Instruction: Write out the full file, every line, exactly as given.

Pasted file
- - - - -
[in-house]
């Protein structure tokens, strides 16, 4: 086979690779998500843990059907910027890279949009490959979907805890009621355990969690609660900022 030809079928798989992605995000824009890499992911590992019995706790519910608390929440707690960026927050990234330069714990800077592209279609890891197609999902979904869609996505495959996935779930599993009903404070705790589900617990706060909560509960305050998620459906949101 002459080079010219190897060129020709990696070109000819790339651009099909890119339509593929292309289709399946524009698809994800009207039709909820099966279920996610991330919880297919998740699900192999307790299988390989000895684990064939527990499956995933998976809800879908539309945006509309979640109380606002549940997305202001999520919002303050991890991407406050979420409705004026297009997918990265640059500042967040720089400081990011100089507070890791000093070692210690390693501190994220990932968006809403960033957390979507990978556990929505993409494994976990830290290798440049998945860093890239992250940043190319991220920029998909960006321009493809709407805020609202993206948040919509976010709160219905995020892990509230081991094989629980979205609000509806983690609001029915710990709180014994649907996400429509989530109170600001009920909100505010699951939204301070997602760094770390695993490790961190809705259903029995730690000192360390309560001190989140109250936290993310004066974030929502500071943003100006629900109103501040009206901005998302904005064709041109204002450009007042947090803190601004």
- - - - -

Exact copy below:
[in-house]
């Protein structure tokens, strides 16, 4: 086979690779998500843990059907910027890279949009490959979907805890009621355990969690609660900022 030809079928798989992605995000824009890499992911590992019995706790519910608390929440707690960026927050990234330069714990800077592209279609890891197609999902979904869609996505495959996935779930599993009903404070705790589900617990706060909560509960305050998620459906949101 002459080079010219190897060129020709990696070109000819790339651009099909890119339509593929292309289709399946524009698809994800009207039709909820099966279920996610991330919880297919998740699900192999307790299988390989000895684990064939527990499956995933998976809800879908539309945006509309979640109380606002549940997305202001999520919002303050991890991407406050979420409705004026297009997918990265640059500042967040720089400081990011100089507070890791000093070692210690390693501190994220990932968006809403960033957390979507990978556990929505993409494994976990830290290798440049998945860093890239992250940043190319991220920029998909960006321009493809709407805020609202993206948040919509976010709160219905995020892990509230081991094989629980979205609000509806983690609001029915710990709180014994649907996400429509989530109170600001009920909100505010699951939204301070997602760094770390695993490790961190809705259903029995730690000192360390309560001190989140109250936290993310004066974030929502500071943003100006629900109103501040009206901005998302904005064709041109204002450009007042947090803190601004």